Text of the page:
Change Is Hard

…but change is certain.

A Christmas visit to pay respects


This afternoon, with the sun popping in and out of high clouds, I visited the nearby veterans cemetery hoping to find images that remind us all how important the people resting here were and still are.

The sky couldn’t decide between clouds and sun.

When I first arrived the sun was hiding and the images seemed flat. Still, there were stories to imagine as I read headstone after headstone.

Everybody here has someone missing them.

There are so many buried here, with room for thousands more. It’s a peaceful place way out in the country, surrounded by farmland, far away from the hustle and bustle of the holiday season. Still there’s a bit of Christmas tucked among the stones.

A wreath stands among the white headstones.

Some sections of the cemetery had wreaths placed against each stone, other sections had what looked like more personal decorations, perhaps placed by family members.

Some holiday cheer in a solemn place under dark skies.

I was just about to leave, not pleased with the images I had, when the sun come out, spotlighting the edges of the lines and lines of stones.

Sunlight changes everything.

Then a gun salute went off somewhere on the other side of the cemetery, and taps was played as another soldier began eternal rest. And the sun continued to shine, showing this place in all it’s beauty.

The sky clears.

If you have a similar cemetery near you, take some time and explore it, even if you don’t have family or friends there. There are many stories on the headstones, each one telling us a bit about the person resting below.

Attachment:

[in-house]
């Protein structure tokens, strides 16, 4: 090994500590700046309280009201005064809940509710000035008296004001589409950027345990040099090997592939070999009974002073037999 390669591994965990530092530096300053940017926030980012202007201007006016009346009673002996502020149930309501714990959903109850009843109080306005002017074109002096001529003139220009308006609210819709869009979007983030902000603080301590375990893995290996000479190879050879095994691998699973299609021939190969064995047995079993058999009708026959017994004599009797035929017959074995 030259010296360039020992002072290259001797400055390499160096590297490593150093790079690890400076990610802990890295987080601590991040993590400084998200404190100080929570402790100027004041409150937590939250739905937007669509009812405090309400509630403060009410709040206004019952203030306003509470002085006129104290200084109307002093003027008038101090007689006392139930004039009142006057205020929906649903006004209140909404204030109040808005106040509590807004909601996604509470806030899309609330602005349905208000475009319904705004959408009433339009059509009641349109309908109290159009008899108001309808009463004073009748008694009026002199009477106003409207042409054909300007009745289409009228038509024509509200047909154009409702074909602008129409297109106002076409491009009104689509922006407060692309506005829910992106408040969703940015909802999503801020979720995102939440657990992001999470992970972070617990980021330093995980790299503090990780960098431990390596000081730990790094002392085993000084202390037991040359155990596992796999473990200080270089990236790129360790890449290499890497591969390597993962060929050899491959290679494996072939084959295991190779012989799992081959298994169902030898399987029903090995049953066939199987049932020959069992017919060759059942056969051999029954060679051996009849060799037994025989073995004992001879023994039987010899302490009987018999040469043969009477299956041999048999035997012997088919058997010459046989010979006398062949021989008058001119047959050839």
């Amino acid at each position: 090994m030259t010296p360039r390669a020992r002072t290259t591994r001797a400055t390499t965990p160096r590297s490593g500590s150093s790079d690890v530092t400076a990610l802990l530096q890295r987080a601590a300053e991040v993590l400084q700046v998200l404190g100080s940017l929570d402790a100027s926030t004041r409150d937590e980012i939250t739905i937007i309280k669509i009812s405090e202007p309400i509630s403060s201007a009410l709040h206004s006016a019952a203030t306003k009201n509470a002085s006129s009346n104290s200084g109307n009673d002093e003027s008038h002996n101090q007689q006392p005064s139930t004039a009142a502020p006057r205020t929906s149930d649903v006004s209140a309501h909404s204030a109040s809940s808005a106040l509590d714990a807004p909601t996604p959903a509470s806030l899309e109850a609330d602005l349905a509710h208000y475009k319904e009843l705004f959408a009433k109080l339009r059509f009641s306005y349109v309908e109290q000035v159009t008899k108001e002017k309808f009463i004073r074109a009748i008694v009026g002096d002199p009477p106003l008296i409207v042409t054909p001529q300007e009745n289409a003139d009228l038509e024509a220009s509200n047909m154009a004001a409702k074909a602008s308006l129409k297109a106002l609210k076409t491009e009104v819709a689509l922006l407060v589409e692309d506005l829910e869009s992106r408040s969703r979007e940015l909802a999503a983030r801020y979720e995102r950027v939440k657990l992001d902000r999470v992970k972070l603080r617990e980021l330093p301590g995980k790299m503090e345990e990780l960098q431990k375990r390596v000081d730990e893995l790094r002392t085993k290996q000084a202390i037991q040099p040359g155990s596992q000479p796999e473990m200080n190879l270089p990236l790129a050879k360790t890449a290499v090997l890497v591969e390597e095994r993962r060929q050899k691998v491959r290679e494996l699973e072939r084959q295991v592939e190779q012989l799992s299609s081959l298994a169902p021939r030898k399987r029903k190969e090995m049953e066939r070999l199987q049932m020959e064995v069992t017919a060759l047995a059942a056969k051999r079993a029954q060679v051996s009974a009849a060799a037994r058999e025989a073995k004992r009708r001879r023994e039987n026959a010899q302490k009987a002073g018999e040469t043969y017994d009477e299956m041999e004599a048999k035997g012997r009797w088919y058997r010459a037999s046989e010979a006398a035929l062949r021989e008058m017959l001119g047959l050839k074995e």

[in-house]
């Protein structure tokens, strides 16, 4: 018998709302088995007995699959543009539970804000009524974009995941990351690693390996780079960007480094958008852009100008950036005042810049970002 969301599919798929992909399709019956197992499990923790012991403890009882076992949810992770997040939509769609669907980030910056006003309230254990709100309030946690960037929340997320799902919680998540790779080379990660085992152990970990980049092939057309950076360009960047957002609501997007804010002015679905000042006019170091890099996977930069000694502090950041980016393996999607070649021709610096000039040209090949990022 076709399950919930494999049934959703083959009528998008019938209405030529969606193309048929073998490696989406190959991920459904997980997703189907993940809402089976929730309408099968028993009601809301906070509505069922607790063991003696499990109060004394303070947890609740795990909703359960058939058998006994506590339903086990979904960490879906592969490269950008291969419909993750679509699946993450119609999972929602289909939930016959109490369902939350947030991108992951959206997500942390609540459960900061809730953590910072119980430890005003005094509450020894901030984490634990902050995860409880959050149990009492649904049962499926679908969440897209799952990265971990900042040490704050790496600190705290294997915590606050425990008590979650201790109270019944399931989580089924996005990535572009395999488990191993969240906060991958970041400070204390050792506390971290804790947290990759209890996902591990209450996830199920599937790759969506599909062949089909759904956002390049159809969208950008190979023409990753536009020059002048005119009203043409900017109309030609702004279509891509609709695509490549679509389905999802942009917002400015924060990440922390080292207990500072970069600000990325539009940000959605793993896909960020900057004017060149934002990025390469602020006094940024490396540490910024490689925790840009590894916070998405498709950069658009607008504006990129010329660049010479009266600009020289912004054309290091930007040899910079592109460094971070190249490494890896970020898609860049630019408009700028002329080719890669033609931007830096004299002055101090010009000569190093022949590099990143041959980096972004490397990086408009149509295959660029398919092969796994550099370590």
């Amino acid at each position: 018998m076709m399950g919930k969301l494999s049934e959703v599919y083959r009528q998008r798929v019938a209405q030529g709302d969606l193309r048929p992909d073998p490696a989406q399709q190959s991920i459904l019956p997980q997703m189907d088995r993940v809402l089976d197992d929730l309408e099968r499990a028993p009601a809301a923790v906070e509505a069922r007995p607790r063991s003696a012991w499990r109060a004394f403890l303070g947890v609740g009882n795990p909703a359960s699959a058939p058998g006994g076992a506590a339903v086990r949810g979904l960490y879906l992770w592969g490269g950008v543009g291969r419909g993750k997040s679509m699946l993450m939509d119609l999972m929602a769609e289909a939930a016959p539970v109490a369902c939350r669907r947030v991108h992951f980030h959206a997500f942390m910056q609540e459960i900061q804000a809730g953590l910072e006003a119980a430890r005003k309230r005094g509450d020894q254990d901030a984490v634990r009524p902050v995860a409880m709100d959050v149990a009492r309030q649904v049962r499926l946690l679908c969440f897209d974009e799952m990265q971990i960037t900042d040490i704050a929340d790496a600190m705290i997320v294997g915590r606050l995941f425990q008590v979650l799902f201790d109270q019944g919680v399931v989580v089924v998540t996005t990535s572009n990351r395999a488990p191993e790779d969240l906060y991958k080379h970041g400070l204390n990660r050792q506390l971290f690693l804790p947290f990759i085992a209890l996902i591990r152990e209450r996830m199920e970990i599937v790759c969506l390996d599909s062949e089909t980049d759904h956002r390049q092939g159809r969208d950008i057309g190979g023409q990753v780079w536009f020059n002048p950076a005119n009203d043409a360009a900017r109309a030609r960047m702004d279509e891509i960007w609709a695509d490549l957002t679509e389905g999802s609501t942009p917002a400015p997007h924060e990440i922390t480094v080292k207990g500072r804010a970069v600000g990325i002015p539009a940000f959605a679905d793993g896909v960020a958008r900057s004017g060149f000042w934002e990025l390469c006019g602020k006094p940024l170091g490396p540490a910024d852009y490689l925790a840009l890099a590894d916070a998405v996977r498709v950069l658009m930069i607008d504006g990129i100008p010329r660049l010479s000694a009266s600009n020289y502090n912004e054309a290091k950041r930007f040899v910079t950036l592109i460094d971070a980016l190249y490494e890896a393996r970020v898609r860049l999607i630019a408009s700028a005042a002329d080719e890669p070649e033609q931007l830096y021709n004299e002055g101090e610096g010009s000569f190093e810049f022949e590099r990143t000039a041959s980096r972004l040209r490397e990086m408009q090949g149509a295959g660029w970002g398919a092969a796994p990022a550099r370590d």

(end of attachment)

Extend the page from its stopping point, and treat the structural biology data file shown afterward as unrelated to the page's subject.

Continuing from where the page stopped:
Notice this young man died at 24 years old, and the stone just to the left and back one row was a WWII vet, dying in the same month and year, but with so much more life lived.

We owe them at least a bit of time. I think you’ll find it a beautiful experience, especially this time of year.

Wishing you all joy and peace this holiday season.

Merry Christmas Mr. Kirchoff.

Author: dawnkinster

I'm a long time banker having worked in banks since the age of 17. I took a break when I turned 50 and went back to school. I graduated right when the economy took a turn for the worst and after a year of library work found myself unemployed. I was lucky that my previous bank employer wanted me back. So here I am again, a long time banker. Change is hard.

8 thoughts on “A Christmas visit to pay respects

  1. Well done, Dawn! I’ve long found cemeteries to be particularly serene places. Yes, one can almost hear the sobbing of the family and friends left behind, but those beneath the headstones are no longer in pain and are at peace. You’ve captured that beautifully. I love that somebody has placed Christmas wreaths there — I think that must be a “thing” because recently, I heard a TV news report about others doing the same thing.


    • There’s a whole movement. In Arlington every headstone has a wreath placed, there are big semi trucks there, full of wreaths and volunteers to place them. Here I understand there weren’t enough for each headstone. I don’t know if it’s a regional fundraising thing or what.

      Liked by 1 person

  2. My grandparents are buried in a veteran’s cemetery- with those endless rows. Most of the stones I have seen just bear the names and dates, though I will have to wander more next time I go. Beautiful images


    • Many of the stones here have a little saying that must have been important to the person, or comments from family etched below the name. Maybe that’s a new thing. This cemetery is relatively new, started I think in 2004 or 2005. Sometimes the quote is on the back of the stone, sometimes it’s on the front. Many don’t have anything, but many do.


  3. Our city is participating in wreaths across America this year, and they are especially lovely. Thanks for posting your images so I can see them in a different place. All the best to you for happy holidays and a wonderful new year.


  4. Lovely somber photos! Thank you for sharing with us. Merry Christmas!


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